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Jimenez v. Wells Fargo, N. A.

United States District Court, D. Maryland

April 4, 2017

ANTHONY LOLIN JIMENEZ, SR.#122076 #3B5239 Plaintiff



         Self-represented Plaintiff Anthony Lolin Jimenez, Sr. is suing Defendants Wells Fargo Bank, N.A. (“Wells Fargo”) and its employee Kathleen Dean. Defendants move to dismiss the Amended Complaint, ECF No. 18, pursuant to Federal Rule 12(b)(6) for failure to state a claim upon which relief can be granted. ECF No. 19. Jimenez filed a “Response and Motion to Strike Defendants['] Motion to Dismiss Amended Complaint Pursuant to F.R.C.P. 12(a)(1)[, ] (f).” ECF No. 24. Defendants filed a Reply. ECF No. 25. A hearing is not necessary. See Loc. R. 105.6. Because Plaintiff fails to state a claim, his Amended Complaint will be dismissed.


         Jimenez is incarcerated at the Crowley County Correctional Facility (“CCCF”) in Olney Springs, Colorado.[1] On November 14, 2016, Jimenez filed a Complaint against Wells Fargo and Dean, claiming that Defendants improperly refused to give him access to various certificates from a mortgage-backed security trust in which he alleges he has an interest, in violation of the Privacy Act of 1974, 5 U.S.C. § 552a. ECF No. 1. Defendants moved to dismiss, arguing, inter alia, that § 552a “is not actionable against a non-governmental agency.” ECF No. 7. Jimenez opposed the motion, ECF No. 14, and filed his Amended Complaint. I struck Defendants' original motion to dismiss in light of their Motion to Dismiss Plaintiff's Amended Complaint. ECF No. 23.

         In the Amended Complaint, Jimenez abandons his Privacy Act claim and instead raises claims of tort violations as well as “other undefined ‘per se' infractions, etc.” Am. Compl. 7. He alleges that he has “determined and identified a Security CUSIP[2] related to his criminal case, D0602000CR000178.” Id. at 5, ¶ 5.b. Jimenez contends “the transaction that encumbered CUSIP 316345602 consisted of mortgage/asset back securities either publicly sold or privately traded.” Id. ¶ 5.c.

         Jimenez maintains that he requested information from Wells Fargo, the alleged custodian of the record, but Kathleen Dean denied his requests, “claiming privacy/privilege right.” Id. In support of his original Complaint, Jimenez filed two emails that Dean sent in response to his request, both asking him to provide a specific address and the borrower's name. Id; ECF No. 1-6. Jimenez responded that he wanted the “‘registration statement; and the original issued certificate, QUSIP [sic] 316345602, ” to which Dean replied that the certificates were unavailable and registration statements are private documents. Am. Compl. 5, ¶ 5.c.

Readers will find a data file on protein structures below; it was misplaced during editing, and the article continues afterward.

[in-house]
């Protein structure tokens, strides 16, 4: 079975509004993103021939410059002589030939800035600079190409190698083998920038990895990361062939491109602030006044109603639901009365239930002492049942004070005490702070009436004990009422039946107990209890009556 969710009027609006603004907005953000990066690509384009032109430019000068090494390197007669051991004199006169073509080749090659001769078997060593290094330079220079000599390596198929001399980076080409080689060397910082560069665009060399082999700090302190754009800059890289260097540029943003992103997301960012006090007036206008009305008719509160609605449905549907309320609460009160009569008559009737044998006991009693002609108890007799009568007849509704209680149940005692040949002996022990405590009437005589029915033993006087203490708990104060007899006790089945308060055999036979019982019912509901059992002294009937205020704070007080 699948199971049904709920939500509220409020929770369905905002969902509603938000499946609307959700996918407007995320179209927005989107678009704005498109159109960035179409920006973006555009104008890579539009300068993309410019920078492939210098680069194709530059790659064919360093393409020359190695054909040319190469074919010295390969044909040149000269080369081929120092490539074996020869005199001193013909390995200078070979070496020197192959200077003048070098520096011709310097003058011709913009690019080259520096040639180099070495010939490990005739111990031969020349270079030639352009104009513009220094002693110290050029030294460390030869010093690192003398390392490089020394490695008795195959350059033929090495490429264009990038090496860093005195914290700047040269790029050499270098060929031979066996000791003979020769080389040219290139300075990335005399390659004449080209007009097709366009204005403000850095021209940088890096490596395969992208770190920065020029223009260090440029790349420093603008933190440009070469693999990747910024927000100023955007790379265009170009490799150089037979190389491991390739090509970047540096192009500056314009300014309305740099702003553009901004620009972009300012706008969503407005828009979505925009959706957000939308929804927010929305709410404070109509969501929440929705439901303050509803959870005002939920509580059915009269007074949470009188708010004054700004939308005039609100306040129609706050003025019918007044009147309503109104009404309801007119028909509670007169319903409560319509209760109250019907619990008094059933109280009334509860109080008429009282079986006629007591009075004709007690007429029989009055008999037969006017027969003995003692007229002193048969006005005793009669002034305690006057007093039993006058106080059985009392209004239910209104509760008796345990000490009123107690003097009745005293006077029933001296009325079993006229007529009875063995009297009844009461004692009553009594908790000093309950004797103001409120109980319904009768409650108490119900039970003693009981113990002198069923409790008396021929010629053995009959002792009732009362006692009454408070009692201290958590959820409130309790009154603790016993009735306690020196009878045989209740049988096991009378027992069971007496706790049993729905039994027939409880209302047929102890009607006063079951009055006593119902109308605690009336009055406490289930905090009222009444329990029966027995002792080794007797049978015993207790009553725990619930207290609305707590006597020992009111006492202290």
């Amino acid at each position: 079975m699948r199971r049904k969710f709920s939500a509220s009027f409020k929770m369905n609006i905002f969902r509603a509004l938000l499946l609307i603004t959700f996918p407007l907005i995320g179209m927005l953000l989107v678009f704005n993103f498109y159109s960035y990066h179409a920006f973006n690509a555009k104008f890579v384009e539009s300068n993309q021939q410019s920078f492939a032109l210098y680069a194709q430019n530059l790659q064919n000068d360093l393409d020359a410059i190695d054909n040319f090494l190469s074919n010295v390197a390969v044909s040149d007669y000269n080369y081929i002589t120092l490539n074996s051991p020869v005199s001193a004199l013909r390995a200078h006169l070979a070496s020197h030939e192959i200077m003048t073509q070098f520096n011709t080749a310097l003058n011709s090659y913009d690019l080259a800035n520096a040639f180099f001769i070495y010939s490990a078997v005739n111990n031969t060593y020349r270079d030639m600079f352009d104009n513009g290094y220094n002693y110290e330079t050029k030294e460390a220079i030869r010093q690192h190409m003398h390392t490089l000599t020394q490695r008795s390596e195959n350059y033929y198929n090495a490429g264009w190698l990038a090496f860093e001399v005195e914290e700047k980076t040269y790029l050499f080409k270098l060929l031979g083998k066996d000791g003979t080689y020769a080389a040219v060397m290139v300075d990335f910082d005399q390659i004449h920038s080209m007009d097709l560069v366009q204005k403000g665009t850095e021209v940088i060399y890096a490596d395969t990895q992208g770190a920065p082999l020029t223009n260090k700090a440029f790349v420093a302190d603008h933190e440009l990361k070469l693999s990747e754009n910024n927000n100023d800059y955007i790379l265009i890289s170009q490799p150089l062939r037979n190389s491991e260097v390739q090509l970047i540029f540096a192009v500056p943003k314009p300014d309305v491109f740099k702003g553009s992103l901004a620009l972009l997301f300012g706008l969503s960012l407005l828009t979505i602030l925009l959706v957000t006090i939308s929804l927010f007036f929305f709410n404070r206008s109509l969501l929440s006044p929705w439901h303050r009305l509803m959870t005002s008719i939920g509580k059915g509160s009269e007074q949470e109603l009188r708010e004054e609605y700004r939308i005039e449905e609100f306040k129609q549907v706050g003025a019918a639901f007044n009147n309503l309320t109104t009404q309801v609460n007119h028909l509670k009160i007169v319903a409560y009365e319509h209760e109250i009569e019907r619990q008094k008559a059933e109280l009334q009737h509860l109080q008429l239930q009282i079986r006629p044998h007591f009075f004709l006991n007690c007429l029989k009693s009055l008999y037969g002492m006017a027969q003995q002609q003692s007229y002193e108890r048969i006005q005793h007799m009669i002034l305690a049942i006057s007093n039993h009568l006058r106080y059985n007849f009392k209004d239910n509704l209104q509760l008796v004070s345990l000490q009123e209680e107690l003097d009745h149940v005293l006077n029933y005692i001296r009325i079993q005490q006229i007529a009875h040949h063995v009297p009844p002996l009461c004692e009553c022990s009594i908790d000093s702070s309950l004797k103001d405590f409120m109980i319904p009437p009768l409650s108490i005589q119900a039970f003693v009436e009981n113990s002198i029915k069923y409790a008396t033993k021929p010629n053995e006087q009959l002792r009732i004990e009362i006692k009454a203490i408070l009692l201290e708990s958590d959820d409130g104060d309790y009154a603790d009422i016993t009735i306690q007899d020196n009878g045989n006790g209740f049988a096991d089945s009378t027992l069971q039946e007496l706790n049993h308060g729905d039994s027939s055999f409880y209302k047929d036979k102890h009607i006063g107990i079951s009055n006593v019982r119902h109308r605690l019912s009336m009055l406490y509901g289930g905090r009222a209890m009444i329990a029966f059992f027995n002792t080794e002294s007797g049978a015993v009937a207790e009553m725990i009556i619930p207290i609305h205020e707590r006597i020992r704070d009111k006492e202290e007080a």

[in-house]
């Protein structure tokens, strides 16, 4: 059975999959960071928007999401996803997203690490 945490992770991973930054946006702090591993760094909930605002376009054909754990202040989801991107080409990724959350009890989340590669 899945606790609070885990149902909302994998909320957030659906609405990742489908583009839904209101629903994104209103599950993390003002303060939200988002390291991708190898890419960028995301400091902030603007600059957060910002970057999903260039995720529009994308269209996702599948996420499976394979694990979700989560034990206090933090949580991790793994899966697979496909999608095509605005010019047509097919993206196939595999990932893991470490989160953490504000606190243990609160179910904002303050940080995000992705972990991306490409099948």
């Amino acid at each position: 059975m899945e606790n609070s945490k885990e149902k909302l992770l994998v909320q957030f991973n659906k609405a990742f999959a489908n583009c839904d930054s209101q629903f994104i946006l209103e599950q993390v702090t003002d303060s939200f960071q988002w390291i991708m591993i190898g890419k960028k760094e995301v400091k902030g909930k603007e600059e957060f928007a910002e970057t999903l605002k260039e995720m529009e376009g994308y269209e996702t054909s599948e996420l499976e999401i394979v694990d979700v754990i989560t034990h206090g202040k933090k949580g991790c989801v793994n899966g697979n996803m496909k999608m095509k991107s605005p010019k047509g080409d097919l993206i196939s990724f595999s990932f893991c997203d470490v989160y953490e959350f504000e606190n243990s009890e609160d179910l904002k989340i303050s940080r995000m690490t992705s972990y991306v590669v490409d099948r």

Jimenez's prolix and disjointed Amended Complaint and other filings all but defy comprehension. But, the Court recognizes its obligation to attempt (if possible) to construe the pleadings of self-represented litigants like Jimenez liberally. See, e.g., Erickson v. Pardus, 551 U.S. 89, 94 (2007). As best as I can discern, Jimenez alleges that Defendants are liable under various imagined causes of action because the District Attorney's Office in Colorado or the Fourth Judicial District of Colorado “Mortgaged” his criminal case, “giving rise to an undisclosed debt obligation, default, judgment, foreclosure, lien” that “was converted into a Mortgage Backed Security then sold in the Pooling & Servicing Agreement” to which Wells Fargo was a party. Am. Compl. 8, ¶ 5; Notice of Claim 3, ECF No. 18-4. Specifically, “Wells Fargo, National Association [sic] was the Securities Administrator/Master Servicer to the transaction reflected by the Pooling and Servicing Agreement recorded with the SEC under COMM NO. 333-115122, November 1, 2004” Am. Compl. 5, ¶ 5.g. He claims that two Form 1099-Bs[3] were filed in relation to that financial security, listing him as the “payor” and “receiver, ” but he was not aware of, nor did he authorize the security or the filings. Id. at 5-6, ¶ 5.c-h. He views these alleged financial transaction as part of “the schemes of the Defendants and their co-conspirators, ” and alleges that “Defendants and their co-conspiractors are directly or indirectly responsible, in-whole or in-part, for the Plaintiff's liberty being stolen then marketed for financial gain and other benefits, for all those involved except the Plaintiff.” Id. at 5-6, ¶ 5.g-i; 10, ¶ 13. The very notion that Defendants or their alleged co-conspirators collateralized his criminal proceedings is not only implausible; it is preposterous. Based on these nonsensical allegations, Jimenez raises claims of “deceptive trades, negligence, negligence per se, breach of duty, breach of fiduciary duty, civil conspiracy, ” and “other undefined ‘per se' infractions, etc.” Id. at 7. In his Response, Jimenez clarifies that his Amended Complaint is not “based on personal injury, ” but rather is “a contract issue [and the absence thereof] resulting in a deceptive trade practice and possible personal injury.” Pl.'s Resp. 2, ¶ 4 (emphasis and brackets in original).